Central California

Ezra David Romero / Valley Public Radio

The reality of aging is a hard pill to swallow for anyone, but for the LGBT population in rural places it can be an even rougher experience. And as FM89’s Ezra David Romero reports getting older for LGBT seniors in Central California often means going back into the closet.

 

Early this year Van Vanlandingham had surgery.  For almost three months the 68-year-old rehabilitated in a nursing home in the South Valley town of Lindsay.  The staff kept asking him what was his wife's name.

Ezra David Romero

More than 100 students are enrolled in classes for a new minor at Fresno State this semester. That degree? A minor in Hmong Language studies.

The minor is the first of its kind on the West Coast and the fifth Hmong minor in the country. What sets it apart is that it focuses on actually speaking the language, not just culture. Fresno State Professor Dr. Kao-Ly Yang  wrote all six textbooks for the program.

Ezra David Romero / Valley Public Radio

Forty years ago the Hmong people began seeking refuge in the United States after the CIA recruited a guerrilla army of Hmong people to fight the North Vietnamese in Laos in what’s known as the Secret War. Before coming to the US they spent years in refugee camps in Thailand. Thousands of those refugees made it to America where their lives changed forever. FM89’s Ezra David Romero speaks with a Hmong family who made the journey and has no desire to return to their homeland. 

Ezra David Romero / Valley Public Radio

Imagine going to your kitchen sink to wash dishes, but when you turn on the tap little or now water flows out. That's the reality in homes of many people across the Central Valley, especially as the historic drought worsens.

As part of FM89's series My Valley, My Story featuring first person accounts from people throughout the San Joaquin Valley reporter Ezra David Romero visits the Madera County community of Chowchilla, where one family has lived without water for five years. 

"My first name is Rosa Garaby. I've been here 38 years."

Ezra David Romero / Valley Public Radio

When you think of California’s major technology centers, you probably think of Silicon Valley, or maybe even San Diego, but Fresno probably isn’t at the top of your list.  

http://www.traillink.com/trail/fresno-sugar-pine-trail--clovis-old-town-trail.aspx

Among the defining physical features of San Joaquin Valley cities are their irrigation canals. Some are just small ditches, while others are massive channels, but they all carry vital water to cities and farms throughout the region and have helped to make the valley bloom, and our modern economy possible.

Their banks are also un-official recreation spots for many, but a number of people want to change that, making their meandering paths part of a new network of community trails -  linear urban parks for walking, running and cycling.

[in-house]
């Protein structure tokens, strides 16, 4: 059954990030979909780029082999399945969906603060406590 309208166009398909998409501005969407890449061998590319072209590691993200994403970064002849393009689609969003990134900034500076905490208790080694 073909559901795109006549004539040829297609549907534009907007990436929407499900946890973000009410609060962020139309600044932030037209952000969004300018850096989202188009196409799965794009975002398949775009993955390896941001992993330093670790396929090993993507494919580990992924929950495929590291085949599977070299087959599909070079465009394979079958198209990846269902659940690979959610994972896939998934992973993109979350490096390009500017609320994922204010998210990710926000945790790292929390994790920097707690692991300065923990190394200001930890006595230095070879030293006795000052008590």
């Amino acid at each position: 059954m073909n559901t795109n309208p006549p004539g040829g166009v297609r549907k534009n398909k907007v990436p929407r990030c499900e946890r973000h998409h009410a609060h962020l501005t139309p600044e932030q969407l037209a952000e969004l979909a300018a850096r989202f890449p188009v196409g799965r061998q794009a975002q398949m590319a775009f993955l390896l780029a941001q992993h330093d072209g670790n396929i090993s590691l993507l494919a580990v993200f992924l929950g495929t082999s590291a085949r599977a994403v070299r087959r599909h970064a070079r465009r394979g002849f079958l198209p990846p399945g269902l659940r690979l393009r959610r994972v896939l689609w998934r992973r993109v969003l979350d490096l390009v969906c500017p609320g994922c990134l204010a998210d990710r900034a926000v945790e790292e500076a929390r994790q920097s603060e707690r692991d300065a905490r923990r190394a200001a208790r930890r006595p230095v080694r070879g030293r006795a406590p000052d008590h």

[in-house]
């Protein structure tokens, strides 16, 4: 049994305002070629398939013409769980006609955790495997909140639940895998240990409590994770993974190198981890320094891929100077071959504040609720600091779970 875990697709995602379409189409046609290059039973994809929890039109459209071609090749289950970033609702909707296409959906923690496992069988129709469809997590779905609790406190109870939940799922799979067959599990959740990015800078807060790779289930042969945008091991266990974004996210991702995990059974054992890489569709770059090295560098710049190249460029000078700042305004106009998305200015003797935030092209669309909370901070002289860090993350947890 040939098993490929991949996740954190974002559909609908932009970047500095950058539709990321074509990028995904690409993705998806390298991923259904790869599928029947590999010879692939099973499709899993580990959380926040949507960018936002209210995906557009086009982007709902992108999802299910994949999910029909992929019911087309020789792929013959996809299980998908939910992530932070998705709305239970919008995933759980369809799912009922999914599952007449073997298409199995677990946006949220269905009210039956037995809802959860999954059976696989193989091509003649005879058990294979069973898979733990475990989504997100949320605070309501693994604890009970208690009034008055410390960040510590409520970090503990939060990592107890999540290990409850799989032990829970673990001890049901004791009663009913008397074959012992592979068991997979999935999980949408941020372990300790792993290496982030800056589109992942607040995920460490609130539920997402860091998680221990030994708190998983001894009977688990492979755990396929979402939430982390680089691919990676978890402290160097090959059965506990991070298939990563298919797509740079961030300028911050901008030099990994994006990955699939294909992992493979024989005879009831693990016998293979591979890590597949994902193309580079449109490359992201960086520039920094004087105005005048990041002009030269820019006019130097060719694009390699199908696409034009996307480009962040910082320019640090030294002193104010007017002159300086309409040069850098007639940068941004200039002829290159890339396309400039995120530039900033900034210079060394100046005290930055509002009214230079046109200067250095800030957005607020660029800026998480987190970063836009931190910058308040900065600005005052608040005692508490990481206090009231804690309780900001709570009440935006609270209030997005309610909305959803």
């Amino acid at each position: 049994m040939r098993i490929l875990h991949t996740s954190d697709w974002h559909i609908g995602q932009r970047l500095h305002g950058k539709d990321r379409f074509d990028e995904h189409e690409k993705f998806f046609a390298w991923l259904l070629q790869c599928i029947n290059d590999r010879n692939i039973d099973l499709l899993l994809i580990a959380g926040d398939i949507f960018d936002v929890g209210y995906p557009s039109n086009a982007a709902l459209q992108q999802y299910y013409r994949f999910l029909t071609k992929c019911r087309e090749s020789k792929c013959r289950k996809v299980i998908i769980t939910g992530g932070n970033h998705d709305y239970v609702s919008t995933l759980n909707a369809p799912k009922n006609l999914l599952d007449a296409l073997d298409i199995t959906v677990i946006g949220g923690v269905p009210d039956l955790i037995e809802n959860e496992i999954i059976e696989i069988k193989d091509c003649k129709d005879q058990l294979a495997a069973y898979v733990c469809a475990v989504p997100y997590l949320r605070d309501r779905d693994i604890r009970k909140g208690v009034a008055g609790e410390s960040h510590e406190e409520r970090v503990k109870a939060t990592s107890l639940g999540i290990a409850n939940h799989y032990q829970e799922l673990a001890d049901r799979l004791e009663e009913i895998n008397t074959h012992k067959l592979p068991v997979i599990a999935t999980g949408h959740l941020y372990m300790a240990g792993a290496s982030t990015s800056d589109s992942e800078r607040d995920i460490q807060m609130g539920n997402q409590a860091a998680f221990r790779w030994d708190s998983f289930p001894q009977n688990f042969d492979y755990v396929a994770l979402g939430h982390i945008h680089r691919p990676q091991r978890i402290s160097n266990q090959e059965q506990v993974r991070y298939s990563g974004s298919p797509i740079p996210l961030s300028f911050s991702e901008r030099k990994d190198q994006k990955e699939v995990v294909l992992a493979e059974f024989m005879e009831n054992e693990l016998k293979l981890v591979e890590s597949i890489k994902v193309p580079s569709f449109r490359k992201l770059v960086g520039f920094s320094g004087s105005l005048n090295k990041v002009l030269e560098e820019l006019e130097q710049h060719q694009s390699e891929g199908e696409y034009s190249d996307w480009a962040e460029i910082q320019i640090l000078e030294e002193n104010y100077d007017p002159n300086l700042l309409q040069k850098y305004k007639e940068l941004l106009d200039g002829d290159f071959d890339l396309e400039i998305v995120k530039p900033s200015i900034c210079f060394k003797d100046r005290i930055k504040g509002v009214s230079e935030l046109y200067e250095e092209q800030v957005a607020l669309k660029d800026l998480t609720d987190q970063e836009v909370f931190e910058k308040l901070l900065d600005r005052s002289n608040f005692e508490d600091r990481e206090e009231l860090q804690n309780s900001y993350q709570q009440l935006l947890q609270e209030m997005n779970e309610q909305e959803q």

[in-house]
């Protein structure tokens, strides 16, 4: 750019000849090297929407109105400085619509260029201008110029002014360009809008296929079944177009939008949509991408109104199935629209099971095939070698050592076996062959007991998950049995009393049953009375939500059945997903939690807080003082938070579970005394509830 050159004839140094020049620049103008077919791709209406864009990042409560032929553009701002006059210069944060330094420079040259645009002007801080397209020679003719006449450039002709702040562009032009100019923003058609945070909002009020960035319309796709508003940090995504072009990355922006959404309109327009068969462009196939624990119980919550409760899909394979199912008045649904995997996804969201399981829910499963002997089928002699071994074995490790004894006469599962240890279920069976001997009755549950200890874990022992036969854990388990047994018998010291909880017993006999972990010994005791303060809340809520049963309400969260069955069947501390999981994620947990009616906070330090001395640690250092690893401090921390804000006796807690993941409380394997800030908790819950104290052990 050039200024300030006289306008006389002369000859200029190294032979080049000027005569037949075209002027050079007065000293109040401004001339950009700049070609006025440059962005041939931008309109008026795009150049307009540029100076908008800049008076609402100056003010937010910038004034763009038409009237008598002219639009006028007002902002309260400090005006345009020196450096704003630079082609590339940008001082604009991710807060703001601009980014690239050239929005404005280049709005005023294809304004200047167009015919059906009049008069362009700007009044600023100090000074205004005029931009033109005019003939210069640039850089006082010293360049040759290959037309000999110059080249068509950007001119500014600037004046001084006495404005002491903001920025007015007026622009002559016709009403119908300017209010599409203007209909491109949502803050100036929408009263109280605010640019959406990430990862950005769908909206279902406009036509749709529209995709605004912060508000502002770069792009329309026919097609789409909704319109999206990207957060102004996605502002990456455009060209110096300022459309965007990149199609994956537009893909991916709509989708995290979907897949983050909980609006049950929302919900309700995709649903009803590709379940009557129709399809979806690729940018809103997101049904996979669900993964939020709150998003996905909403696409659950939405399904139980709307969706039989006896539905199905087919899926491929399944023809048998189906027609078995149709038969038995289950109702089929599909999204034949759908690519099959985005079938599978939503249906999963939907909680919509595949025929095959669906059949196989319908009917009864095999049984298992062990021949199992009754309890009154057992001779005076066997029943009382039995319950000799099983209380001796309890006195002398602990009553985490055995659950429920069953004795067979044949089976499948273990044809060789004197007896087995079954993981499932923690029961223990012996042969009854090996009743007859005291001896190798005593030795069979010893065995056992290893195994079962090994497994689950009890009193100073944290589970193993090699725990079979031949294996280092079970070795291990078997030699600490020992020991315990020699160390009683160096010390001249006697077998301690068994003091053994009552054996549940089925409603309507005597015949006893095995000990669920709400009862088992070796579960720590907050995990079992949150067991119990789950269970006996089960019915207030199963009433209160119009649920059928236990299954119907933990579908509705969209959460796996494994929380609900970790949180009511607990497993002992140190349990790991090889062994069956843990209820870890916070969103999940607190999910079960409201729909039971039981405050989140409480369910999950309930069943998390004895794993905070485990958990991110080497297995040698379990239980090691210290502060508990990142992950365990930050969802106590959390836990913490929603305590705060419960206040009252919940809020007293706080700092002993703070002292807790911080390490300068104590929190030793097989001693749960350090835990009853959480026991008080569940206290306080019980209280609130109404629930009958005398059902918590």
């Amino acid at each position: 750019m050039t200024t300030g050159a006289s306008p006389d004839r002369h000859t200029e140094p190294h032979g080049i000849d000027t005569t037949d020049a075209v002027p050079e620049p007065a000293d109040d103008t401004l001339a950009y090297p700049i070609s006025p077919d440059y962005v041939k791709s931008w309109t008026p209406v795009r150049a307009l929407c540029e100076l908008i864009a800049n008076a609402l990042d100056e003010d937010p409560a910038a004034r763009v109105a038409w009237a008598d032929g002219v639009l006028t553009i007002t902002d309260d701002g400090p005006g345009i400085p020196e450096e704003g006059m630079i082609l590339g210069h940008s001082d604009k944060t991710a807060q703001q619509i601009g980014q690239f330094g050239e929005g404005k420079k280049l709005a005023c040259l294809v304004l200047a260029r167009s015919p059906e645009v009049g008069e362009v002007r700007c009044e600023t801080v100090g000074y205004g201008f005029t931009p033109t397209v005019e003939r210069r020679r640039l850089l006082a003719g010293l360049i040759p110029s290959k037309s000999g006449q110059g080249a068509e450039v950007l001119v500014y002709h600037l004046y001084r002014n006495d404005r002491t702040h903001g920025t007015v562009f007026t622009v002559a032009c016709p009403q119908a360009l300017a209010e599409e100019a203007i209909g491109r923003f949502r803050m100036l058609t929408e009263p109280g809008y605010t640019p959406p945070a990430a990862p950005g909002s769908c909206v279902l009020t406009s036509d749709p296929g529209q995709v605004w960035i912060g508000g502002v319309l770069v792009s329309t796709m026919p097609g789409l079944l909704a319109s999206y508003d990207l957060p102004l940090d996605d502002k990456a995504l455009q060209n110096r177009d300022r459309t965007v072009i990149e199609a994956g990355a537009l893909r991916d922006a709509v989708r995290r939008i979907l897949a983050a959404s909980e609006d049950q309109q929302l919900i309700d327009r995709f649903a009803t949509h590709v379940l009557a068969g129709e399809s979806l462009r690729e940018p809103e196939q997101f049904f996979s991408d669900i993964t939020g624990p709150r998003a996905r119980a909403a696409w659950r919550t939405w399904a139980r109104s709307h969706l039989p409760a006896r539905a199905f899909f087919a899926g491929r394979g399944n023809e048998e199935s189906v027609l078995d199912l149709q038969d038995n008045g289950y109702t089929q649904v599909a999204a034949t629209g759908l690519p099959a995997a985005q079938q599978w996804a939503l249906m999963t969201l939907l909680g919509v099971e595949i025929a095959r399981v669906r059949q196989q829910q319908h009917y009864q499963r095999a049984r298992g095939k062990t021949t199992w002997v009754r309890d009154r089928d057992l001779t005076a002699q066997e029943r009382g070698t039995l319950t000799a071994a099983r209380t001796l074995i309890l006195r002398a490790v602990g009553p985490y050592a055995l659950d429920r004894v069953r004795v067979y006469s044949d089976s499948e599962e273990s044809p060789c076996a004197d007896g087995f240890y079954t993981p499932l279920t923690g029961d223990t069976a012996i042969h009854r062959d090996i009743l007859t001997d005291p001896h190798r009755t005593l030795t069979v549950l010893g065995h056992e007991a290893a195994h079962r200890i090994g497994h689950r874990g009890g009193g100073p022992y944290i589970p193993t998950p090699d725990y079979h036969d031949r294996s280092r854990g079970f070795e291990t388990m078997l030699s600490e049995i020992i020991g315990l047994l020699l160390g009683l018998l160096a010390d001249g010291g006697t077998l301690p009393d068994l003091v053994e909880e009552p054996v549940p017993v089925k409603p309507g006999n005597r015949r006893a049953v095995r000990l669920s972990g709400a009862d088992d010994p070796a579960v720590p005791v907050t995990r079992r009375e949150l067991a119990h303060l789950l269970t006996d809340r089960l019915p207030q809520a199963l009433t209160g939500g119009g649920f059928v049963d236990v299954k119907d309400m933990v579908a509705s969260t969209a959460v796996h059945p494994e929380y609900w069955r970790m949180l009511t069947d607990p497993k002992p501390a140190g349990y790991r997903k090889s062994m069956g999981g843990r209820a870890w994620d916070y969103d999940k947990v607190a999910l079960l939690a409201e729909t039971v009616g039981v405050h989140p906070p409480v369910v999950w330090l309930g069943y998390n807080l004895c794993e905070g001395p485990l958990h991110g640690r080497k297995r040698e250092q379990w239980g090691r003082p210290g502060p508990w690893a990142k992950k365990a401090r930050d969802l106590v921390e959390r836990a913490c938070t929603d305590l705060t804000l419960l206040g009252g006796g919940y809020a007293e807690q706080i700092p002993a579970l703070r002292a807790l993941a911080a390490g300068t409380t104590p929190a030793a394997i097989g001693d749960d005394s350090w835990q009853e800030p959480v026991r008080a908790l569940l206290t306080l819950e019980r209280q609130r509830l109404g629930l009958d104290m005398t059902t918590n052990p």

http://www.parks.ca.gov/?page_id=583

In rural Tulare County sits a small town that has a unique place in American history.

It was there in 1908, near the shore of the former Tulare Lake, that Colonel Allen Allensworth started the community that bore his name. A former slave, Allensworth's city remains unique to this day, a town founded, financed and governed by African Americans. 

Today Allensworth is a state historic park dedicated to preserving his legacy and the story of African Americans in the San Joaquin Valley.  

Ezra David Romero / Valley Public Radio

As the world’s largest agricultural trade show comes to an end today in Tulare County, FM89’s Ezra David Romero reports on how the farm show boosts the local economy.  

The World Ag Expo in Tulare isn’t only about the latest in farm technology. It’s also about bringing outside dollars into the Valley.

Ezra David Romero / Valley Public Radio

With the kickoff of the largest agriculture expo this week in Tulare County, innovation in technology is the buzz all across the region. FM89’s Ezra David Romero reports from Pixley where a new project is helping one local dairy turn their waste into biofuel.

About 15 miles south of the World Ag Expo in Tulare, a unique exchange is taking place between a dairy and an ethanol plant. The currency? Think manure. 

Diana Aguilera / Valley Public Radio

Valley Children’s plan for a new medical education program for pediatric residents and fellows might lead to the breakup of a long running partnership in local medicine.

The new program will train doctors to become pediatric sub-specialists at the hospital, and will establish a fellowship program. The hospital’s choice to have its own residency program means that the hospital’s 40 year medical education partnership with UCSF – Fresno could come to an end.

Pages